The ‘yes means yes’ model of sexual consent and the political and ethical commitments that underpin this model have three fundamental disadvantages. This position unfairly polices the sexual expression of participants; it demands an unreasonably high standard for defining sexual interaction as consensual; and by denying the body’s capacity for expressing sexual consent this model allows perpetrators of sexual violence to define consent. I argue that a critical examination of Marquis de Sade’s novel Juliette can provide the basis for (...)
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  25. À propos de l'article de Juliette Grange dans Cités 58.Paul Clavier, Yann Schmitt & Jean Gayon - 2014 - Cités 60 (4):199-204.
    Réponses à Juliette Grange sur ses remises en cause peu argumentées d'une partie de la philosophie en France.
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  26. In the Net of Abductions: on Juliette Peirce’s Identity.Vitaly Kiryushchenko - 2010 - Russian Journal of Communication 3 (1-2):123-146.
    In spite of all the industrious efforts Peirce scholars have made so far, Peirce’s biography still retains a number of gaps, among which the problem of identity of Peirce’s second wife, Juliette Froissy, stands out most significantly. It is all the more important that, as some scholars suggest, the discovery of any reliable facts about Juliette could provide an explanation to some of the decisions Peirce had made, which irrevocably changed the course of his life, as well as (...)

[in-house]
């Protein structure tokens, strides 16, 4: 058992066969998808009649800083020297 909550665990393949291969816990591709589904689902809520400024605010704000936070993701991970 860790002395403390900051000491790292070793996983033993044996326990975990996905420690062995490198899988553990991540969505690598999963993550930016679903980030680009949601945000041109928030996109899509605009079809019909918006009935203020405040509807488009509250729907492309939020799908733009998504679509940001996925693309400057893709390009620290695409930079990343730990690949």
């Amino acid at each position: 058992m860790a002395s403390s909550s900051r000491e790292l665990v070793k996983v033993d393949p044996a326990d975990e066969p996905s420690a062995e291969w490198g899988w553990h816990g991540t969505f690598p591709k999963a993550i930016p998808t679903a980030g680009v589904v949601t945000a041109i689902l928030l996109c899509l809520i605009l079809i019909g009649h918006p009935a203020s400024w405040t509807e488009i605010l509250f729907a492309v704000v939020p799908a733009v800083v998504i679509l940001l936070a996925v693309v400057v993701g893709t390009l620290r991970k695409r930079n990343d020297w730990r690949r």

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  27. The Queen of Cups—A Novel, by Mina Samuels. [REVIEW]Cornelis de Waal - 2008 - Transactions of the Charles S. Peirce Society 44 (1):pp. 164-172.
    In part Samuels's aim with The Queen of Cups is to get a better understanding of Juliette Peirce by writing a fictionalized account of her life. This is a laudable goal that should appeal also to Peirce scholars who seek to better understand Peirce.
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  28. Sade: Critique of Pure Fiction.Catherine Cusset - 1994 - Pli 5:115-131.
    A central passage in Cusset’s essay states: “God, for Sade, is fiction that ‘took hold of the minds of men’. What makes God’s weakness, the impossibility of rationally proving his existence, is precisely what constitutes his strength as fiction. Negated as authority, eliminated as the figure of the almighty father, God is nonetheless everywhere in the Sadean novel: he exists as the fiction principle. Libertines are never done with God because his name represents the power, not of the law, but (...)